‘Mademoiselle Chambon’ a bittersweet romance
By Skip Sheffield
“Mademoiselle Chambon” is an exquisite, bittersweet fable of forbidden love from France via writer-director Stephane Brize.
Based on a novel by Eric Holder, “Mlle Chambon” explores desire, discontentment and the consequences of following rash emotional impulses.
Jean (Vincent Lindon) is a solid, blue-collar Parisian citizen, married to loving and loyal Anne-Marie (Aure Atika) and father to bright, energetic Jeremy (Arthur Le Houerou).
Jean is a stone mason and all-around contractor. His son’s teacher, Veronique Chambon (Sandrine Kiberlain) invites Jean to lecture Jeremy’s classmates about his practical occupation.
Jean graciously accepts the assignment, and after Mlle Chambon thanks him, she asks him what she might do about a leaky window in her apartment.
This is one of those ah-ha moments, played with great subtlety and delicacy by Lindon and Kiberlain, who were once man and wife. Though nothing has been spoken out loud, we know Jean has already fallen under the spell of Mlle Chambon. Though the request is seemingly innocent, we know it is not, as we can see desire building in the limpid eyes of Veronique, who has had many affairs but never a long-term relationship.
Once a concert violinist, Veronique has been a drifter and a loner ever since she quit music. Jean agrees to install a new window in her house, and when he spots the violin she once played, he asks Veronique if she could play him a tune.
Veronique refuses at first, then acquiesces, only if she can play with her back turned, due to the extreme shyness that sabotaged her career.
The tune is an achingly romantic piece by Ferenc von Vecsey. Again without words, we know Jean is a goner. Their passion is sealed with a kiss. The next day she leaves a simple note: “Thinking of you.” Not long afterward Anne-Marie informs Jean she is pregnant.
There is a reason why forbidden love is called forbidden. It may be wonderfully exciting and invigorating, but it causes terrible pain for loved ones.
Jean is such a good guy he even washes the feet of his elderly, who is having an 80th birthday party hosted by Anne-Marie. Recklessly, Jean invites Veronique to play her violin at the party. Equally recklessly, Veronique agrees.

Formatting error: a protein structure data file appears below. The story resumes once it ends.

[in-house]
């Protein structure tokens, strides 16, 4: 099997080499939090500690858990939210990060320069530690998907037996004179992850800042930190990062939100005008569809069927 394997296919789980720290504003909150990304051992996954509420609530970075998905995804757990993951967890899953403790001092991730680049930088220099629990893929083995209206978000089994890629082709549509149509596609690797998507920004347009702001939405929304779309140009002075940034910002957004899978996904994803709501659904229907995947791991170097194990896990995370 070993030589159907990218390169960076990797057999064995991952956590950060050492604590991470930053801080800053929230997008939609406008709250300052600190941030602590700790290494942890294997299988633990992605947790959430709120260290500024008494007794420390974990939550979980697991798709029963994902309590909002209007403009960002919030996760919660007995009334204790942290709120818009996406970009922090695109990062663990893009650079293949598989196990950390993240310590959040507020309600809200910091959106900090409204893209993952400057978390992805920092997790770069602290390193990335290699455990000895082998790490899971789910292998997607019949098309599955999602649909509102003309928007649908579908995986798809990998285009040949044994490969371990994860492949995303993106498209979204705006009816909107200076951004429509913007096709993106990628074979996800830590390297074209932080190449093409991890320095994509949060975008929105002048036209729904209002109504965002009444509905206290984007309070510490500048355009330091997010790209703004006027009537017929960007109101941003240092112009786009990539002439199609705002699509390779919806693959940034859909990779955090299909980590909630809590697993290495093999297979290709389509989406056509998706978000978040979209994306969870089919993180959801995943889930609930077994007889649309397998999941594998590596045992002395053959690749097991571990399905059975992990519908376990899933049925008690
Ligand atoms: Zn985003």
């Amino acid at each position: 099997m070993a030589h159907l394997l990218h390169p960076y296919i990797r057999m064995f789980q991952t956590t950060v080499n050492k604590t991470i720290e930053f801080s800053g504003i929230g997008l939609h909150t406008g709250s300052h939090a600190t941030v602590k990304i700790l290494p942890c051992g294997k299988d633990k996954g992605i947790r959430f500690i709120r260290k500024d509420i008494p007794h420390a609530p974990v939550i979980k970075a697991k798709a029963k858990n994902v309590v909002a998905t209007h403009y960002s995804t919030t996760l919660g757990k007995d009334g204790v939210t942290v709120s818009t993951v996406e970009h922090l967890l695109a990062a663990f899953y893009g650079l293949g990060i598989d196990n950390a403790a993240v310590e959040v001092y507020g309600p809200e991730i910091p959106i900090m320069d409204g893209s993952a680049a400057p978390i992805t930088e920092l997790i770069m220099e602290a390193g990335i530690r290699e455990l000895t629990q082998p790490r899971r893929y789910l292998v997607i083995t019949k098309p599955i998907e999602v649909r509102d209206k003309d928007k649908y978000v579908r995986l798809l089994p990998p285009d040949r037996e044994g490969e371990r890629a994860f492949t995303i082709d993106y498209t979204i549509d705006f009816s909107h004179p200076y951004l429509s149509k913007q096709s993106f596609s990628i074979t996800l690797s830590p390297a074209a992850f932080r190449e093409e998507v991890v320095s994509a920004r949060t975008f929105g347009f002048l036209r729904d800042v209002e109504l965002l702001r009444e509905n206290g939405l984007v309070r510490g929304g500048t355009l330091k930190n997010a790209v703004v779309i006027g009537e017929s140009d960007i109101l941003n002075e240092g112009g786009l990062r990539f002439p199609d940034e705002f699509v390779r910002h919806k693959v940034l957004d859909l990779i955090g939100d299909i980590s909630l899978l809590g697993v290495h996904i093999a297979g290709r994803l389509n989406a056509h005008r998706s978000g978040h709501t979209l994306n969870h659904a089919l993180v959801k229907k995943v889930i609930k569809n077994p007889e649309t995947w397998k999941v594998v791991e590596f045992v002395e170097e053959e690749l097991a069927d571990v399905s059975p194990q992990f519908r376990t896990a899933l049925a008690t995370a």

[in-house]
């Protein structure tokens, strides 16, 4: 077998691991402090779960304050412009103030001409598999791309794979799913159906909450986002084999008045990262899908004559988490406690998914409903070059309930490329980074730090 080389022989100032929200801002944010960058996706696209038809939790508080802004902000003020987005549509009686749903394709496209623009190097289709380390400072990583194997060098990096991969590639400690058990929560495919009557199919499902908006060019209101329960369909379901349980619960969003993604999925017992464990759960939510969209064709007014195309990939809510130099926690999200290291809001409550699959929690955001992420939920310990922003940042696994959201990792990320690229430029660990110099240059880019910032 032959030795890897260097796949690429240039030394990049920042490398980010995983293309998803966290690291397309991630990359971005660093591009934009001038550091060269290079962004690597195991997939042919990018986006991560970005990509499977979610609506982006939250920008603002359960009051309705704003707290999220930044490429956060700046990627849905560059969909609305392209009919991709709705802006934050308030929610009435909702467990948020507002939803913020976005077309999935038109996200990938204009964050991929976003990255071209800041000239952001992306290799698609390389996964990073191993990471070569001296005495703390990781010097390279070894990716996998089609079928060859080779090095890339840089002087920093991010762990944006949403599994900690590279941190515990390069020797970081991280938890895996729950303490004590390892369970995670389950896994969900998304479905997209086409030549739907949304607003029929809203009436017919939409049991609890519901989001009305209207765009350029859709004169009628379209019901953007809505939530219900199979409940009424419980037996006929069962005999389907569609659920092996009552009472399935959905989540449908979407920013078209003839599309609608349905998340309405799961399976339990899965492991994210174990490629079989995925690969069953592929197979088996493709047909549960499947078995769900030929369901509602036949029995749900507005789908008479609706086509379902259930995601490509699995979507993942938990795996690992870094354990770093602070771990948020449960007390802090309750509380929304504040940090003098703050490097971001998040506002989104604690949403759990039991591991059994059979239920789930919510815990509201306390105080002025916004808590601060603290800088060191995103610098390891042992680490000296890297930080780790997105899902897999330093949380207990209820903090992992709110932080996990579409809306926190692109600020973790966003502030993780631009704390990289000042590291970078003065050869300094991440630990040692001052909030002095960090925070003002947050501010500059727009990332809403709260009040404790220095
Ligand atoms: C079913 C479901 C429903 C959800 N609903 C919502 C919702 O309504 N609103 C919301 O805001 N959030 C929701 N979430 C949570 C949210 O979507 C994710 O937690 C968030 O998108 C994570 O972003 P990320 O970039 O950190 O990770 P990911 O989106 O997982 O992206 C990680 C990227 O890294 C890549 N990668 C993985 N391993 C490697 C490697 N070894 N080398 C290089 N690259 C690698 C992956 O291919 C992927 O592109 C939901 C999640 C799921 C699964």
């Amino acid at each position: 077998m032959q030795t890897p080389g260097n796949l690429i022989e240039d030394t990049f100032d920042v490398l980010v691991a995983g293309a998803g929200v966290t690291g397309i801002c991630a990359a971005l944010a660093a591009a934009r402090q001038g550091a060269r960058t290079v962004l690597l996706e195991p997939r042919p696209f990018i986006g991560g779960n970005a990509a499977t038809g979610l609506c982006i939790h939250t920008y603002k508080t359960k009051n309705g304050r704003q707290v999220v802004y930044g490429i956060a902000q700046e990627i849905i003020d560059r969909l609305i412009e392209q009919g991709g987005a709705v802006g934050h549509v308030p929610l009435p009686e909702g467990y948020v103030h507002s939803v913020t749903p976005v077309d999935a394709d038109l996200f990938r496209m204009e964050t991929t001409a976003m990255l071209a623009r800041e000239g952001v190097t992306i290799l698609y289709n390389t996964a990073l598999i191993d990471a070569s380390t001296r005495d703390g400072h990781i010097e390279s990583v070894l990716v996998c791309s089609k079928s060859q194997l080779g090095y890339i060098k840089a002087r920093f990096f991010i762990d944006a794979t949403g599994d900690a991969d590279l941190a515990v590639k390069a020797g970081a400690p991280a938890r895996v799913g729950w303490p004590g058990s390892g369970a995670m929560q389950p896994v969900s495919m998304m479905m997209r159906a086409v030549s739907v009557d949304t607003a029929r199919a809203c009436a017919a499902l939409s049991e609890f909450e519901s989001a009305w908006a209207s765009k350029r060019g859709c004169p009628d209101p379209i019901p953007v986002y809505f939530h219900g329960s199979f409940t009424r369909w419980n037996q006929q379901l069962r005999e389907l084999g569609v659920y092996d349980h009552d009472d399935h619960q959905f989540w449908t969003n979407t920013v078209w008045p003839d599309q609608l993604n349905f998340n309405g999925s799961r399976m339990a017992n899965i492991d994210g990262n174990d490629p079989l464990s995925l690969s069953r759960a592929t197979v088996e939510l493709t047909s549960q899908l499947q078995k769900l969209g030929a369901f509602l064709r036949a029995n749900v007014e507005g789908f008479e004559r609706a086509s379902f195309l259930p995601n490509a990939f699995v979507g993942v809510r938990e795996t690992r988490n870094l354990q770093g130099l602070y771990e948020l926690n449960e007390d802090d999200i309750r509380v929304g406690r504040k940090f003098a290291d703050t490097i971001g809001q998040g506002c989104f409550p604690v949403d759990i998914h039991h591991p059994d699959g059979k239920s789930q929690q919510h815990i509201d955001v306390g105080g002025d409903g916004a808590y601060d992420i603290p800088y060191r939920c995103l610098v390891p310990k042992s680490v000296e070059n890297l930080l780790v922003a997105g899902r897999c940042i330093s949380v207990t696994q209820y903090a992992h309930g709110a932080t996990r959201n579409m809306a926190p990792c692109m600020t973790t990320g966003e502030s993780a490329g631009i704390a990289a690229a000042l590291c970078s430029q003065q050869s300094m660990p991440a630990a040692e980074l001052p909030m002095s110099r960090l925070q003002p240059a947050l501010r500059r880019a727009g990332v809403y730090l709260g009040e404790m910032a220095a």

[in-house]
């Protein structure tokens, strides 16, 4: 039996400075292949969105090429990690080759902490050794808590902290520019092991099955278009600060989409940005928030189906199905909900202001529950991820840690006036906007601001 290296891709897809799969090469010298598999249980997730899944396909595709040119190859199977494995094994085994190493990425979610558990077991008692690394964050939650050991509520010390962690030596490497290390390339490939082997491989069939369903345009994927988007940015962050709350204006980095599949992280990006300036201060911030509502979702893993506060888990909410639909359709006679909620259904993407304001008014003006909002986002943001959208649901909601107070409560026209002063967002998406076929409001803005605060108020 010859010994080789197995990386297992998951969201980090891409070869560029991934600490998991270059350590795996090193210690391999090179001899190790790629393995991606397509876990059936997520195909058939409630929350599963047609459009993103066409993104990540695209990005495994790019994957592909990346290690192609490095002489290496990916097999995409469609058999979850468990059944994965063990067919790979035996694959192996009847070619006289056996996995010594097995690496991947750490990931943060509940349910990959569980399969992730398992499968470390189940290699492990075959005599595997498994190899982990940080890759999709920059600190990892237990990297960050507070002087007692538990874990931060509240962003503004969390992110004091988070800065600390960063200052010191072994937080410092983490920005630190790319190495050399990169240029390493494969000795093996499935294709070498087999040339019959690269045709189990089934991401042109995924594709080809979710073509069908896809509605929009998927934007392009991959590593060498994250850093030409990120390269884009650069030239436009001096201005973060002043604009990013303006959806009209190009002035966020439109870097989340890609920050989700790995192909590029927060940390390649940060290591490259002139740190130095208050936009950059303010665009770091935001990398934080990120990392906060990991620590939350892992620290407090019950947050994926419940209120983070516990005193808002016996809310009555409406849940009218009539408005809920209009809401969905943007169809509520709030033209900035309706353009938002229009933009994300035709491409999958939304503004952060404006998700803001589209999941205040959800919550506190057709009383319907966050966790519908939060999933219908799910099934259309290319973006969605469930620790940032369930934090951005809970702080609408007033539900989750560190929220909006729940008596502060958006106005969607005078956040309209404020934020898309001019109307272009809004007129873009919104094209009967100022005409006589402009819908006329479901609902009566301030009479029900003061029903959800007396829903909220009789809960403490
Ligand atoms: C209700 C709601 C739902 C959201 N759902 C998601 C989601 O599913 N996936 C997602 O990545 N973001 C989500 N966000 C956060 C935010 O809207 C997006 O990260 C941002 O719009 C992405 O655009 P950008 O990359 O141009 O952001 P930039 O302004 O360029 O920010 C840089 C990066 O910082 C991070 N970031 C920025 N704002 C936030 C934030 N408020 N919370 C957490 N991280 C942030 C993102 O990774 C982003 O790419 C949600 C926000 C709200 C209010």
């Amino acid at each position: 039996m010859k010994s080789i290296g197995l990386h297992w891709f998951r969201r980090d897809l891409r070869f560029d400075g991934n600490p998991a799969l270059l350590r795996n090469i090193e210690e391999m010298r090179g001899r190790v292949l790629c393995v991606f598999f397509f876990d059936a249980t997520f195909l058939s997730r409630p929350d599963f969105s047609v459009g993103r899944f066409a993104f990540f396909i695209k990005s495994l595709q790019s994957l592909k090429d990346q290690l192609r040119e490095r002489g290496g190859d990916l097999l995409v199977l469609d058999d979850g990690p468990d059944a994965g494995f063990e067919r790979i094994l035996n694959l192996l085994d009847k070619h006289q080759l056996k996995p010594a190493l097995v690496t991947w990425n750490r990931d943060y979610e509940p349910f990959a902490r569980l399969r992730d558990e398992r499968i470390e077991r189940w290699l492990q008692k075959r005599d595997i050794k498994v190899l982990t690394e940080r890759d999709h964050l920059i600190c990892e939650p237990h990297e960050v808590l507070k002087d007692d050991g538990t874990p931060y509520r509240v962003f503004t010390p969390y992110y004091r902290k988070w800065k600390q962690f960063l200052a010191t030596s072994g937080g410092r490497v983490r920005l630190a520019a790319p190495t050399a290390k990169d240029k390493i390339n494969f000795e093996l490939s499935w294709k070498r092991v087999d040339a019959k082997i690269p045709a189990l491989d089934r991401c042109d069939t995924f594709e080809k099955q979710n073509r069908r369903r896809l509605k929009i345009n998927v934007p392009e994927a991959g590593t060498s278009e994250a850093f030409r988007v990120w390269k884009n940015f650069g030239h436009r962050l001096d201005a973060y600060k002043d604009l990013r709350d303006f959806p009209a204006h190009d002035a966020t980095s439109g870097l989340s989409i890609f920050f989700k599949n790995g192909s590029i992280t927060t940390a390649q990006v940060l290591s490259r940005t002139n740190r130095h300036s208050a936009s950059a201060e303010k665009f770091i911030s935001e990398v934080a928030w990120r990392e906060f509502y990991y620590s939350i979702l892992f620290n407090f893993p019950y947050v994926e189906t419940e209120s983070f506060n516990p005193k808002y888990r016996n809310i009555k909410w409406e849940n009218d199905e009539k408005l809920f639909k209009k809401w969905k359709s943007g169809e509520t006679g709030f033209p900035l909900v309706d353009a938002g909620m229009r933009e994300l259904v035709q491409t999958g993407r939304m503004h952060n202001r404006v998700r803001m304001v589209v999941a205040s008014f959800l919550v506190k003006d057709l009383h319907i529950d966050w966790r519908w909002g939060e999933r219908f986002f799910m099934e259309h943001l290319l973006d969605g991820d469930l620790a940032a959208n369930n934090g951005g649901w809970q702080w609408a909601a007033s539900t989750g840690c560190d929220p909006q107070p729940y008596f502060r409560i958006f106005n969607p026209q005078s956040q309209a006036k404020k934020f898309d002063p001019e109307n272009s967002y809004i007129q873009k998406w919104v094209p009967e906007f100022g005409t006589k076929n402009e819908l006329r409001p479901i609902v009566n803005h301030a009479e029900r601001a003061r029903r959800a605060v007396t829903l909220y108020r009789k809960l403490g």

During the party Jean inexplicably flies off the handle at his wife, who wails, “What’s going on Jean? Where are you?”
Jean is lost in the wilderness of lust and passion, but Veronique calls his bluff when she tells him she has finally decided to settle down and stay at the school where she is.
Anyone who has been tangled in a triangular relationship will react with discomfort to Jean’s dilemma. Will he go with his heart or his head?
You’ll have to see this masterful little film to see the conclusion, but it is not as simple as you may think.
On a somber note, pioneering South Florida actor, producer and arts activist Brian C. Smith died near midnight Tuesday, Sept. 7 at his Fort Lauderdale home.
Smith first came on the scene in the late 1960s with his Gold Coast Players. He founded his own theater, the Sea Ranch Dinner Theatre, in 1972.
When the Sea Ranch Hotel was demolished he relocated to the Oakland West Dinner Theater in 1977.
Smith enjoyed a close friendship with Boca’s theatrical legend Jan McArt, and he performed at her Royal Palm Dinner Theatre several times.
Smith went on to found the Off Broadway Theatre on 26th street in Wilton Manors, but he gave up his lease in 1999.
In 1992, Smith was honored with the prestigious George Abbott Award in recognition of his theatrical achievements, which included producing the Carbonell Awards show several times.
I respected Brian as a professional and valued him as a personal friend. He will truly be missed.